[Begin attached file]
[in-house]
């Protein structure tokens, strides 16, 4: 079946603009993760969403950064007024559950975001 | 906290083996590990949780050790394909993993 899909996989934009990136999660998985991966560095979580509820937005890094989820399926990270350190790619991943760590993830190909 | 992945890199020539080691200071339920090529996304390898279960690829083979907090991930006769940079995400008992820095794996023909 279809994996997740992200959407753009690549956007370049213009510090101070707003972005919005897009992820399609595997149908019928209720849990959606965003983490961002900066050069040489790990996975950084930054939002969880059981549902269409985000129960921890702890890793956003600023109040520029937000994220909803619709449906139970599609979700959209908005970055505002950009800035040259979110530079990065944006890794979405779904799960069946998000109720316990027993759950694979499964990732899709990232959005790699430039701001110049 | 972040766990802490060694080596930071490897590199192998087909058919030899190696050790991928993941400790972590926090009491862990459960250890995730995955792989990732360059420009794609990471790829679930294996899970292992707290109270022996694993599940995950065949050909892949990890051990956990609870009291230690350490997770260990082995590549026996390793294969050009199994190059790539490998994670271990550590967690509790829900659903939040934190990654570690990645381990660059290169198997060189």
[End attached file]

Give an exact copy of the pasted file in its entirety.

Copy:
[in-house]
């Protein structure tokens, strides 16, 4: 079946603009993760969403950064007024559950975001 | 906290083996590990949780050790394909993993 899909996989934009990136999660998985991966560095979580509820937005890094989820399926990270350190790619991943760590993830190909 | 992945890199020539080691200071339920090529996304390898279960690829083979907090991930006769940079995400008992820095794996023909 279809994996997740992200959407753009690549956007370049213009510090101070707003972005919005897009992820399609595997149908019928209720849990959606965003983490961002900066050069040489790990996975950084930054939002969880059981549902269409985000129960921890702890890793956003600023109040520029937000994220909803619709449906139970599609979700959209908005970055505002950009800035040259979110530079990065944006890794979405779904799960069946998000109720316990027993759950694979499964990732899709990232959005790699430039701001110049 | 972040766990802490060694080596930071490897590199192998087909058919030899190696050790991928993941400790972590926090009491862990459960250890995730995955792989990732360059420009794609990471790829679930294996899970292992707290109270022996694993599940995950065949050909892949990890051990956990609870009291230690350490997770260990082995590549026996390793294969050009199994190059790539490998994670271990550590967690509790829900659903939040934190990654570690990645381990660059290169198997060189």